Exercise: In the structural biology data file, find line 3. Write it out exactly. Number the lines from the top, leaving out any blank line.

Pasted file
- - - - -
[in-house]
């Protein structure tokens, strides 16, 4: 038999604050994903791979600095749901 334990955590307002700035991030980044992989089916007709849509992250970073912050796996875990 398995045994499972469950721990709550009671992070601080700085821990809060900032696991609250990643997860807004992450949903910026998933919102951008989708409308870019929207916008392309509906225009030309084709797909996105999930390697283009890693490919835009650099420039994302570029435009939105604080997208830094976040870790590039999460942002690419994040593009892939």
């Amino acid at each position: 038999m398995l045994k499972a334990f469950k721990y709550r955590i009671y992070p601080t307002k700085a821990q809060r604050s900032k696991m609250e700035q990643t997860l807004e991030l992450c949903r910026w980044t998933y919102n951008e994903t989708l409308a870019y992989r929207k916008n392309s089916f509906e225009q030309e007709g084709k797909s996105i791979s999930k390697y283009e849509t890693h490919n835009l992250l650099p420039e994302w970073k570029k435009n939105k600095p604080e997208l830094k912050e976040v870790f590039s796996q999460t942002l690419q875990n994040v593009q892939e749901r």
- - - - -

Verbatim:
């Amino acid at each position: 038999m398995l045994k499972a334990f469950k721990y709550r955590i009671y992070p601080t307002k700085a821990q809060r604050s900032k696991m609250e700035q990643t997860l807004e991030l992450c949903r910026w980044t998933y919102n951008e994903t989708l409308a870019y992989r929207k916008n392309s089916f509906e225009q030309e007709g084709k797909s996105i791979s999930k390697y283009e849509t890693h490919n835009l992250l650099p420039e994302w970073k570029k435009n939105k600095p604080e997208l830094k912050e976040v870790f590039s796996q999460t942002l690419q875990n994040v593009q892939e749901r």